The government has promised a cost benefit analysis for the National Programme for IT by March next year.
The promise comes as a review of NHS IT systems yesterday criticised the National Programme for IT’s Integrated Care Record Service (ICRS), also known as the NHS Spine.
The Spine could have cost the public anywhere between £12bn and £20bn but the government has been hesitant to commit to a full cost review until now.
The benefits of the programme have also been difficult to measure, partly because the project has suffered constant set backs which have now pushed it five years behind schedule.
On Monday an independent review of NHS IT was published and called for a thorough assessment of how cost effective the current National Programme for IT is according to the benefits that can be derived for patients.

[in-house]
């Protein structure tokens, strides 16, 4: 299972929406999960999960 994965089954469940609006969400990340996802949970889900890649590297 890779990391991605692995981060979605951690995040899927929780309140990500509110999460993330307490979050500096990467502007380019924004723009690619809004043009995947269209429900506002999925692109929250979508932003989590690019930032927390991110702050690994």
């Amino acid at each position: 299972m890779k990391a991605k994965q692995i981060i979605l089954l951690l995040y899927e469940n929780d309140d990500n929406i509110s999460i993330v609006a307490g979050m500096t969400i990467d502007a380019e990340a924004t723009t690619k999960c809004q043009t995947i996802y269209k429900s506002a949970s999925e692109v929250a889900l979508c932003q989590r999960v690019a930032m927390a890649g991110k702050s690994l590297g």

The review was commissioned by the Tories last year and produced by the NHS IT Policy Review Group - a mixture of health and computer experts and leading clinicians.
“The government has never published a compelling cost and benefit analysis of the National Programme for IT,” said the Conservative Party, following the report.
“This is despite calls for one in the latest Public Accounts Committee report and in Office of Government Commerce gateway reviews, which periodically assessed the early progress of the Programme,” it added.
An NHS representative said: “We intend to publish an annual statement in 2010 covering the period up to March 2010. This will include an update on costs and benefits of the programme in line with the commitment to the Public Accounts Committee.”
The NHS IT Policy Review Group proposed letting citizens store their own medical records using online services such as Microsoft HealthVault and Google Health.
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